GARY JENKINS 09:01
David Rockola. I mean, he goes on out of it. Your uncle’s getting into it. It was his first name actually Wolf?
David Rabinovitch 09:08
My grandmother gave all her children Yiddish names. So give us a Wolf or elbow. We changed it right away, of course growing up small out of the 1910s. Hence, they became he was William or William. We have this school textbooks from 1915. And with his signature really rabid while later when he was in Chicago, you start building all of this pretty common among the people that name that sounded European, but he just took the first five letters and rate at that point really only only the family would call a Wolf
GARY JENKINS 09:50
as he got in with San Mannarino and as they started doing business together you know the mob that has these international connections especially in the 50s down in Cuba. But there was a lot of money going down into Cuba and they had a lot of business interests down there. And they were connected to New York crime families, you know, Meyer Lansky and and all those and, and so now what I found really fascinating was this all sudden international connection, then this washing the money scheme that they get caught up
David Rabinovitch 10:18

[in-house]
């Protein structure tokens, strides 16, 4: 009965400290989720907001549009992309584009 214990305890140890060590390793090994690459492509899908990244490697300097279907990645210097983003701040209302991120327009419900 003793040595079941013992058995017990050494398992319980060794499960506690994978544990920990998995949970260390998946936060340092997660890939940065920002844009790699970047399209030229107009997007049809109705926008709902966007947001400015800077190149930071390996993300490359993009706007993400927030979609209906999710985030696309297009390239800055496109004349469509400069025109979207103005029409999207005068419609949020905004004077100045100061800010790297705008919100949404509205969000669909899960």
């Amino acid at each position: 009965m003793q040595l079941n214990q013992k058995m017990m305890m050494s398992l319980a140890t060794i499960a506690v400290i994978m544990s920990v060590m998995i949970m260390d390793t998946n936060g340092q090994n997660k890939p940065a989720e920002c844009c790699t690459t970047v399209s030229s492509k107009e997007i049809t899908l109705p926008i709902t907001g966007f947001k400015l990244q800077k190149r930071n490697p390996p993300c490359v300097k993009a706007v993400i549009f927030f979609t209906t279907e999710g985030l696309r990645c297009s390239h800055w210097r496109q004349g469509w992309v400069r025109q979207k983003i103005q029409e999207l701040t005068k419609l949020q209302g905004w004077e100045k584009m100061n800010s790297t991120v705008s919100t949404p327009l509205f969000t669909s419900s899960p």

when we make the connection for you, and then we can pick it up from there. So building the the gift box, called the maestro, is the name of it was an enormous success. And when I bought a surplus playing from the US Navy, a Lockheed Lodestar, 14 seat troop transport plane, and they barnstormed the country and the plane selling jukeboxes. So the thing was really big. And but it blew up in a lawsuit over the patent rights. A lawsuit filed by David Rockola. So connection, sir, all right. Rockola, I think need a little bit of this. Rockola was tied in behind the scenes with Senator Howard Capehart. Senator Capehart had been the sales manager for the Wurlitzer company, who really put them on the map the air jukeboxes, back to save your world with your company was Nevada business that he shot his jukebox plans so that then he would politics that elected but behind the scenes, he did everything he could to protect his connections, shall we say, from the jukebox in this way. And you can find more about this in Robert Kennedy’s book. And because Kennedy was the council, or the McClelland Committee investigating the coin machine industry and labor racket in the late 1950s. The Maestro, Bill’s jukebox, in all grew up on a went to the Supreme Court and they actually sent the marshals into the factory to shut everything down. And after that is his wife is crate sparking books on Tuesday think on Bill, you guys have written these guys, let’s deal with the devil, they’ll never let go. And he was pretty concerned because they’ve invested a lot of money he needed to build a found he had huge visions of what to do. And he could pull it off. But he owed them a lot of money. So he was pretty concerned. And Mannarino said, don’t worry, we just made may need your assistance. Some time, we’ll give you a call, I really think there’s about a 10 year period, you were involved with the call came 1958. And to give you the context for this, this is now in the second two thirds of my book, Jukebox Empire. Castro and the revolutionaries were gaining steam into on as you know, very the mob had a very strong investment with very huge investments. With all the casinos in their relationship with the dictator, Batista, that was fine. He did a huge scam. And business went on. But they were concerned that Castro coming in, they would lose this enormous source, the revenue, what to do about it, and then hear the story becomes a kind of real life. Ocean’s 11 They decided okay, well, let’s double down we’ll support Batista, and Castro. And whoever wins will still have you know, they’ll get a piece the same piece, they will also have our scenes. Well, how are you gonna do that? You need ours? Where are you gonna get ours? You can get them from the army, US Army National Guard, they got lots of our you’re gonna pay somebody to do that. Okay, you could do that. But where are you gonna get the money? Banks have money. So this is how we’re laying out true Gary was how organized crime became an entirely intregrated operation absolutely parallels legitimate business. So with money, There were a group of gangsters based out of Montreal, and they had schools to go in. And last, it’s a big box. So how this began, they went into a vault in a little town Brockville, Ontario. And they pulled off what the FBI called the biggest bank robbery in the world. And the estimates when they call the newspapers, day by day, it starts $2 million $3 million. We just keep throwing up $14 million in 1958. Wall come to 100 million today. But it wasn’t cash was the next best thing. What they took were bearer bonds. Now bearer bonds are like cash. It’s not like a corporate bond. It’s whoever holds it open. But these had to be made fungible. So we say that’s a polite. And that’s, that’s where what arena was putting on this whole deal together, called Lou. Here’s a guy was how to deal with international money. He’s got the savoir faire that our guys don’t want. I mean, so you know, people say the because of the name pout, the Meyer Lansky was the exterior, who developed this business, how do you turn illegitimate money into business enterprises. But he wasn’t the only one. Although I will say in the course of this research, didn’t even find, I mean, they all stayed at one hotel in New York, they all like to stay at the ward. And you can get down through the FBI records of who was in which room number which night, and what phone calls they made, because all their records are age. So that’s where they came to my uncle Bill, with all these bonds, and we need to invest them so that we have the cash to pay the other guys who are gonna get ours from the National Bar. This all of this is all fit. So the bonds themselves were legitimate. So I think this fits a category of if you don’t ask, then you don’t know what you don’t want to know. So I think there was we didn’t get to the court case that was part of this came in with all this money. And he worked out the plan to go to Europe and converted it to cash, your Swiss francs.